Brazil is in the midst of its most serious political crisis for almost 25 years, with the future of President Dilma Rousseff’s government in the balance.
Point of view
"I'm fighting against corruption... This slap in the face of appointing (former president) Lula a minister is like insulting the Brazilian people"
Thursday night saw major protests in the capital Brasilia and other cities including Rio de Janeiro and Sao Paulo, amid fury over the latest manoeuvring, against the background of an ongoing corruption scandal and an economic recession.
Investigators and ministers are at loggerheads.
Demonstrators are rallying round Sergio Moro, the federal judge overseeing the Petrobras corruption probe who has now cast a spotlight on the president’s actions.
The judge’s release of a phone conversation between Rousseff and Luiz Inacio Lula da Silva appeared to many people to show she made him chief of staff purely to save the former president’s skin.
“I’m fighting against corruption. Because after what happened, this slap in the face of appointing (former president) Lula a minister is like insulting the Brazilian people. I believe in change for the country and I seriously hope this will bring about a result in the future,” said one protester, Rafaela Zurita, an unemployed publicist.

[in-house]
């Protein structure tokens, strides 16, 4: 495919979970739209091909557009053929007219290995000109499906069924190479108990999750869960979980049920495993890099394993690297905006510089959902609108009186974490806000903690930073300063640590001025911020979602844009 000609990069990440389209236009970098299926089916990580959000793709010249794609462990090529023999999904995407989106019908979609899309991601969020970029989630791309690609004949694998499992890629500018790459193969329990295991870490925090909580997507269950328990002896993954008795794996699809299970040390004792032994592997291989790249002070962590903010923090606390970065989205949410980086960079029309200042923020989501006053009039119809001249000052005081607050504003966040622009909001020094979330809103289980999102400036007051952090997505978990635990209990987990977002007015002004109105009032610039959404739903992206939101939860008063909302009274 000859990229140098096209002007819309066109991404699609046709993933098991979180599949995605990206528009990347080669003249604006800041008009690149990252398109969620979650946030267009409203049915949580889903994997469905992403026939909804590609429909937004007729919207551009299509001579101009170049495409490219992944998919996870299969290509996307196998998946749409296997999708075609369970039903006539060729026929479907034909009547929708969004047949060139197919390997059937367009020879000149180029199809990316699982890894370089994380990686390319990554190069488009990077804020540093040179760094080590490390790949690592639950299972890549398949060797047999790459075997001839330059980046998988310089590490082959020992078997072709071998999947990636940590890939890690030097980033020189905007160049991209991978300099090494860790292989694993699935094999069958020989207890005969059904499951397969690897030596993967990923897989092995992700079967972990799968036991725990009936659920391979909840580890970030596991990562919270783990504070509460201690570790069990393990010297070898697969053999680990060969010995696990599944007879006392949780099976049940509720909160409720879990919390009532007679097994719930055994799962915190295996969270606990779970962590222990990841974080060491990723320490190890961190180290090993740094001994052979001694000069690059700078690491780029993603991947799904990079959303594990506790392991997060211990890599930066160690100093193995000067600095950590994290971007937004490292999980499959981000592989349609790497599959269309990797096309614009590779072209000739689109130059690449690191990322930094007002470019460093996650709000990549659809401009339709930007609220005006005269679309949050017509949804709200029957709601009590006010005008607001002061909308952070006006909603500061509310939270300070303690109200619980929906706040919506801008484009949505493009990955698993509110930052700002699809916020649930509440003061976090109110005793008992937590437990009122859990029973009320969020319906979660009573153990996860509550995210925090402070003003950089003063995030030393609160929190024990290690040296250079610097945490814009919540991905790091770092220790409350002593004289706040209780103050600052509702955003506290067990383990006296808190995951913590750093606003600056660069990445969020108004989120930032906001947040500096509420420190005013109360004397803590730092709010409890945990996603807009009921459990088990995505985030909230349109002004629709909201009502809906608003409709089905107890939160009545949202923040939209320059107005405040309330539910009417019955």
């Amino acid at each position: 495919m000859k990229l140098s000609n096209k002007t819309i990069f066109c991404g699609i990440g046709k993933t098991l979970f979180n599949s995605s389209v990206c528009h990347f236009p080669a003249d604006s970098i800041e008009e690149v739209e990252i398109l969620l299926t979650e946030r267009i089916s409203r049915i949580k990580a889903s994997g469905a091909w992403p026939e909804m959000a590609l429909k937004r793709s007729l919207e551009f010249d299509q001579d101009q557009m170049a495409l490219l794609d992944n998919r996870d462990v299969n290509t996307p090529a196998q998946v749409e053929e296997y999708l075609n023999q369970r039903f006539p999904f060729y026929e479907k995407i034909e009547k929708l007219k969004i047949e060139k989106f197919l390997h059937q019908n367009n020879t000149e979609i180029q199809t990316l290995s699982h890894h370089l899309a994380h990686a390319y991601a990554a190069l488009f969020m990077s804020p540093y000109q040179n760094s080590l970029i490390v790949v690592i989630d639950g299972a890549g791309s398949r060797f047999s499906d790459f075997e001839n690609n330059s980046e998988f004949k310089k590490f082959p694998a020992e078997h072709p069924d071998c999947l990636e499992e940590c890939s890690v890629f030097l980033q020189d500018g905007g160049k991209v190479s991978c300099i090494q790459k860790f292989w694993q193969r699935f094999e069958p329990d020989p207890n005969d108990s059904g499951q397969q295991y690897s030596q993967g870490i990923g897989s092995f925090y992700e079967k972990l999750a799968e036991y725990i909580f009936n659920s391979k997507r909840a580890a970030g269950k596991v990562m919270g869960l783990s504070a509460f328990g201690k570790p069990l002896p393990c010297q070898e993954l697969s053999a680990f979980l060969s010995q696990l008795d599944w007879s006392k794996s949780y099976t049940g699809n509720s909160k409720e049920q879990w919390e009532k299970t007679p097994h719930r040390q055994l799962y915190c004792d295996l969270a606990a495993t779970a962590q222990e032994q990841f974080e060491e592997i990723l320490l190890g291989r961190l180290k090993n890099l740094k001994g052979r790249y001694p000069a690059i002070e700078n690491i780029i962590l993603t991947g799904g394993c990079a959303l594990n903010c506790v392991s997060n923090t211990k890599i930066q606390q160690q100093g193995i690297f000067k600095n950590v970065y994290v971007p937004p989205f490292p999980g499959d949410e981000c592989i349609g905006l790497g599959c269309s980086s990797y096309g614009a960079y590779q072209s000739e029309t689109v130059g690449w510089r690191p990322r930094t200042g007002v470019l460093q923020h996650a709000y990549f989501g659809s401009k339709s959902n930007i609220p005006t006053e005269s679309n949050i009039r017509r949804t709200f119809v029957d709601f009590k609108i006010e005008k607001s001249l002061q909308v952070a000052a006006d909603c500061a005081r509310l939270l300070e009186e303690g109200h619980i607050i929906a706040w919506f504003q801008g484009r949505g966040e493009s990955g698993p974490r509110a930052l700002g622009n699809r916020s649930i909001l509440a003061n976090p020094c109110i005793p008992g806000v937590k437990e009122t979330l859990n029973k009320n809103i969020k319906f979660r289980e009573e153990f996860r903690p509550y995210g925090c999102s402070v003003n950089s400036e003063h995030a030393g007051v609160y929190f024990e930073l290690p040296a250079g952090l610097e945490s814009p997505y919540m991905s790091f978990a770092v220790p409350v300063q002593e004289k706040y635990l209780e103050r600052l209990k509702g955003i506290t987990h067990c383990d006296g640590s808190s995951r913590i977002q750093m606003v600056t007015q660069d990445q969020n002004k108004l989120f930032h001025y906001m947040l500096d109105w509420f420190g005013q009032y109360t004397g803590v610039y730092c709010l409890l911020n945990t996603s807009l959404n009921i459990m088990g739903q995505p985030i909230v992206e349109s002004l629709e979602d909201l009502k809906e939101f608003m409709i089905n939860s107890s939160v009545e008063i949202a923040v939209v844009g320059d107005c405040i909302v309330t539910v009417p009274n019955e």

As a member of government, Lula would be immune from prosecution by all but the Supreme Court.
His appointment has sparked a legal battle. A federal judge filed an injunction to suspend him from the position on the grounds it could interfere with an ongoing judicial investigation. Later the attorney general vowed to appeal against the injunction, calling it the decision of a partisan judge.
Lula is under investigation for allegedly receiving gifts from construction firms who benefited from inflated contracts from state oil giant Petrobras.
Moro said the tape showed Rousseff and Lula had discussed influencing prosecutors and courts to protect the former president. But in a court filing released on Wednesday, he said the taped conversations did not provide proof that they were interfering with his investigation.
Now the current president herself is in the line of fire. Brazil’s parliament has launched impeachment proceedings against Rousseff over claims that her government manipulated accounts to allow her to increase public spending in the run-up to her 2014 re-election.
A committee of sixty-five members will examine whether or not there are grounds to remove her from office.
The twists and turns of Brazil’s political crisis have become so convoluted that it has been compared to “House of Cards”, prompting an online quiz challenging readers to distinguish events Brazil from those in the Netflix drama.